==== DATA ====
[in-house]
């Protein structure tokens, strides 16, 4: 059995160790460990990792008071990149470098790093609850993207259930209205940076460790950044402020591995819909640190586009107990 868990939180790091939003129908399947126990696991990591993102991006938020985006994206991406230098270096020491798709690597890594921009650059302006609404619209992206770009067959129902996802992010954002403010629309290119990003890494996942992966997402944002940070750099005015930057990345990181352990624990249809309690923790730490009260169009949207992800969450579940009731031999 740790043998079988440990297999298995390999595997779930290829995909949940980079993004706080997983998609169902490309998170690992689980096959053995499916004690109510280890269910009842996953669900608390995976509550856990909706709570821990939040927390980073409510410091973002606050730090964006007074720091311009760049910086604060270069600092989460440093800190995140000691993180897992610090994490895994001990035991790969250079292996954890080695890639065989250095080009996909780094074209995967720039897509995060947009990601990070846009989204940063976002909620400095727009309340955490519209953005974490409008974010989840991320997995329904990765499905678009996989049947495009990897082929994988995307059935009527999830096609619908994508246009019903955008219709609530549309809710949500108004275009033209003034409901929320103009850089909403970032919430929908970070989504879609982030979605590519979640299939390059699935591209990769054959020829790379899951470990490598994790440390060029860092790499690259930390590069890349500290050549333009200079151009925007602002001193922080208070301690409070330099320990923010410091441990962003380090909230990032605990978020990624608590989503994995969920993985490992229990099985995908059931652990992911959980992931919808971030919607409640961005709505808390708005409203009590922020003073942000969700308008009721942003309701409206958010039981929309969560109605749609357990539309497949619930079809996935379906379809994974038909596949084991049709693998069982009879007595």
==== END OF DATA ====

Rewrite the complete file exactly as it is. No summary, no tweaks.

[in-house]
């Protein structure tokens, strides 16, 4: 059995160790460990990792008071990149470098790093609850993207259930209205940076460790950044402020591995819909640190586009107990 868990939180790091939003129908399947126990696991990591993102991006938020985006994206991406230098270096020491798709690597890594921009650059302006609404619209992206770009067959129902996802992010954002403010629309290119990003890494996942992966997402944002940070750099005015930057990345990181352990624990249809309690923790730490009260169009949207992800969450579940009731031999 740790043998079988440990297999298995390999595997779930290829995909949940980079993004706080997983998609169902490309998170690992689980096959053995499916004690109510280890269910009842996953669900608390995976509550856990909706709570821990939040927390980073409510410091973002606050730090964006007074720091311009760049910086604060270069600092989460440093800190995140000691993180897992610090994490895994001990035991790969250079292996954890080695890639065989250095080009996909780094074209995967720039897509995060947009990601990070846009989204940063976002909620400095727009309340955490519209953005974490409008974010989840991320997995329904990765499905678009996989049947495009990897082929994988995307059935009527999830096609619908994508246009019903955008219709609530549309809710949500108004275009033209003034409901929320103009850089909403970032919430929908970070989504879609982030979605590519979640299939390059699935591209990769054959020829790379899951470990490598994790440390060029860092790499690259930390590069890349500290050549333009200079151009925007602002001193922080208070301690409070330099320990923010410091441990962003380090909230990032605990978020990624608590989503994995969920993985490992229990099985995908059931652990992911959980992931919808971030919607409640961005709505808390708005409203009590922020003073942000969700308008009721942003309701409206958010039981929309969560109605749609357990539309497949619930079809996935379906379809994974038909596949084991049709693998069982009879007595």